added find thms section
authornipkow
Tue Jun 21 21:38:27 2005 +0200 (2005-06-21)
changeset 16518086c6a97f340
parent 16517 4699288139f4
child 16519 b3235bd87da7
added find thms section
doc-src/TutorialI/Misc/simp.thy
     1.1 --- a/doc-src/TutorialI/Misc/simp.thy	Tue Jun 21 18:55:57 2005 +0200
     1.2 +++ b/doc-src/TutorialI/Misc/simp.thy	Tue Jun 21 21:38:27 2005 +0200
     1.3 @@ -378,34 +378,34 @@
     1.4  produces the following trace in Proof General's \textsf{Trace} buffer:
     1.5  
     1.6  \begin{ttbox}\makeatother
     1.7 -[0]Applying instance of rewrite rule "List.rev.simps_2":
     1.8 +[1]Applying instance of rewrite rule "List.rev.simps_2":
     1.9  rev (?x1 # ?xs1) \(\equiv\) rev ?xs1 @ [?x1]
    1.10  
    1.11 -[0]Rewriting:
    1.12 +[1]Rewriting:
    1.13  rev [a] \(\equiv\) rev [] @ [a]
    1.14  
    1.15 -[0]Applying instance of rewrite rule "List.rev.simps_1":
    1.16 +[1]Applying instance of rewrite rule "List.rev.simps_1":
    1.17  rev [] \(\equiv\) []
    1.18  
    1.19 -[0]Rewriting:
    1.20 +[1]Rewriting:
    1.21  rev [] \(\equiv\) []
    1.22  
    1.23 -[0]Applying instance of rewrite rule "List.op @.append_Nil":
    1.24 +[1]Applying instance of rewrite rule "List.op @.append_Nil":
    1.25  [] @ ?y \(\equiv\) ?y
    1.26  
    1.27 -[0]Rewriting:
    1.28 +[1]Rewriting:
    1.29  [] @ [a] \(\equiv\) [a]
    1.30  
    1.31 -[0]Applying instance of rewrite rule
    1.32 +[1]Applying instance of rewrite rule
    1.33  ?x2 # ?t1 = ?t1 \(\equiv\) False
    1.34  
    1.35 -[0]Rewriting:
    1.36 +[1]Rewriting:
    1.37  [a] = [] \(\equiv\) False
    1.38  \end{ttbox}
    1.39  The trace lists each rule being applied, both in its general form and
    1.40  the instance being used. The \texttt{[}$i$\texttt{]} in front (where
    1.41 -above $i$ is always \texttt{0}) indicates that we are inside the $i$th
    1.42 -recursive invocation of the simplifier. Each attempt to apply a
    1.43 +above $i$ is always \texttt{1}) indicates that we are inside the $i$th
    1.44 +invocation of the simplifier. Each attempt to apply a
    1.45  conditional rule shows the rule followed by the trace of the
    1.46  (recursive!) simplification of the conditions, the latter prefixed by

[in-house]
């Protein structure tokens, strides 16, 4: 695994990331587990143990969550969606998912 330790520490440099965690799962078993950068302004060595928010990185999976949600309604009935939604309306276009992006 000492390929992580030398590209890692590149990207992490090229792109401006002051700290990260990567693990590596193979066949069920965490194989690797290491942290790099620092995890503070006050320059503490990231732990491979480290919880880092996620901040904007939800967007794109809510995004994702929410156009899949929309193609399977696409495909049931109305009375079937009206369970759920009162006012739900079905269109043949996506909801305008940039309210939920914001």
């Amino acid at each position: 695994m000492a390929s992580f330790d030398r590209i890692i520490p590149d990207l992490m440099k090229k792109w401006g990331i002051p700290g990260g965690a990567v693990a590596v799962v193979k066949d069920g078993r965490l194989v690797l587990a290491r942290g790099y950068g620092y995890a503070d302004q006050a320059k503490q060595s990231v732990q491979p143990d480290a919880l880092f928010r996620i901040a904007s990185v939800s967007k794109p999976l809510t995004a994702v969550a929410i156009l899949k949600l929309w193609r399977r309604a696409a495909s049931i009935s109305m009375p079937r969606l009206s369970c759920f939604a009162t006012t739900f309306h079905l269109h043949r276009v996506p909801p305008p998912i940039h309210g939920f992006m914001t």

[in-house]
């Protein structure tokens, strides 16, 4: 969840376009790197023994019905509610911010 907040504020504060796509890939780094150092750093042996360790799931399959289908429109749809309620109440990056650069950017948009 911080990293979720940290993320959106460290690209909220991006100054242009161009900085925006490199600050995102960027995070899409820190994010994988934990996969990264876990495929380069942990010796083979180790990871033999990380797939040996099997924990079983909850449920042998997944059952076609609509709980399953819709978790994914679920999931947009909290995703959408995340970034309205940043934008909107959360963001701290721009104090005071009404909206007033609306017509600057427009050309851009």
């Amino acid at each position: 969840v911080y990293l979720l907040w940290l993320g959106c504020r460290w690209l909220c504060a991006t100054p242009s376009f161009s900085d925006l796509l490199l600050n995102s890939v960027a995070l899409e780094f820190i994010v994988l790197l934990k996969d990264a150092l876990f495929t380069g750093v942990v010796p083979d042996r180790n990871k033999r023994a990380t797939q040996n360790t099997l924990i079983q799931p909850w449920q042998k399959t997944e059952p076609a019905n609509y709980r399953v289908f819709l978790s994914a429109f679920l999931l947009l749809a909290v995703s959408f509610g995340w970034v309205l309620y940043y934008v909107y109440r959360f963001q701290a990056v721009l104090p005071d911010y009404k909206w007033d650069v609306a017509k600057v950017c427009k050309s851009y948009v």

1.47  \texttt{[}$i+1$\texttt{]} instead of \texttt{[}$i$\texttt{]}.
    1.48 @@ -418,6 +418,82 @@
    1.49  advisable to reset the \textsf{Trace Simplifier} flag after having
    1.50  obtained the desired trace.  *}
    1.51  
    1.52 +subsection{*Finding Theorems*}
    1.53 +
    1.54 +text{* Isabelle's large database of already proved theorems requires
    1.55 +and offers a powerful yet simple search engine. Its only limitation is
    1.56 +its restriction to the theories currently loaded.
    1.57 +
    1.58 +\begin{pgnote}
    1.59 +The search engine is started by clicking on Proof General's \textsf{Find} icon.
    1.60 +You specify your search textually in the input buffer at the bottom
    1.61 +of the window.
    1.62 +\end{pgnote}
    1.63 +
    1.64 +The simplest form of search is that for theorems containing particular
    1.65 +patterns: just type in the pattern(s). A pattern can be any term (even
    1.66 +a single identifier) and may contain ``\texttt{\_}''. Here are some
    1.67 +examples:
    1.68 +\begin{ttbox}
    1.69 +length
    1.70 +"_ # _ = _ # _"
    1.71 +"_ + _"
    1.72 +"_ * (_ - (_::nat))"
    1.73 +\end{ttbox}
    1.74 +Note the ability to specify types to narrow searches involving overloaded
    1.75 +operators.
    1.76 +
    1.77 +If you specify more than one pattern, all of them must be present in a
    1.78 +theorem to match.
    1.79 +
    1.80 +\begin{warn}
    1.81 +Always use ``\texttt{\_}'' rather than variable names: searching for
    1.82 +\texttt{"x + y"} will usually not find any matching theorems
    1.83 +because they would need to contain literally \texttt{x} and \texttt{y}.
    1.84 +This is a feature, not a  bug.
    1.85 +
    1.86 +When searching for infix operators, do not just type in the symbol:
    1.87 +\texttt{+} is not a proper term, you  need to say \texttt{"_ + _"}.
    1.88 +This applies to other, more complicated syntaxes, too.
    1.89 +\end{warn}
    1.90 +
    1.91 +If you are looking for theorems potentially simplifying some term, you
    1.92 +need to prefix the pattern with \texttt{simp:}.
    1.93 +\begin{ttbox}
    1.94 +simp: "_ * (_ + _)"
    1.95 +\end{ttbox}
    1.96 +This searches all (possibly conditional) equations of the form
    1.97 +@{text[display]"_ * (_ + _) = \<dots>"}
    1.98 +i.e.\ all distributivity rules.
    1.99 +Note that the given pattern needs to be simplified
   1.100 +at the root, not somewhere inside.
   1.101 +
   1.102 +You may also search theorems by name. To make this useful you merely
   1.103 +need to give a substring. For example, you could try and search for all
   1.104 +commutativity theorems like this:
   1.105 +\begin{ttbox}
   1.106 +name: comm
   1.107 +\end{ttbox}
   1.108 +This retrieves all theorems whose name contains \texttt{comm}.
   1.109 +
   1.110 +Search criteria can also be negated by prefixing them with ``\texttt{-}'':
   1.111 +\begin{ttbox}
   1.112 +-name: HOL
   1.113 +\end{ttbox}
   1.114 +finds theorems whose name does not contain \texttt{HOL}. This is useful for
   1.115 +excluding particular theories from the search because the (long) name of
   1.116 +a theorem contains the name of the theory it comes from.
   1.117 +
   1.118 +Finallly, different search criteria can be combined arbitrarily:
   1.119 +\begin{ttbox}
   1.120 +"_ + _"  -"_ - _"  -simp: "_ * (_ + _)"  name: assoc
   1.121 +\end{ttbox}
   1.122 +looks for theorems containg a plus but no minus which are not distributivity
   1.123 +rules and whose name contains \texttt{assoc}.
   1.124 +
   1.125 +Further search criteria are explained in \S\ref{sec:find:ied}.
   1.126 +*}
   1.127 +
   1.128  (*<*)
   1.129  end
   1.130  (*>*)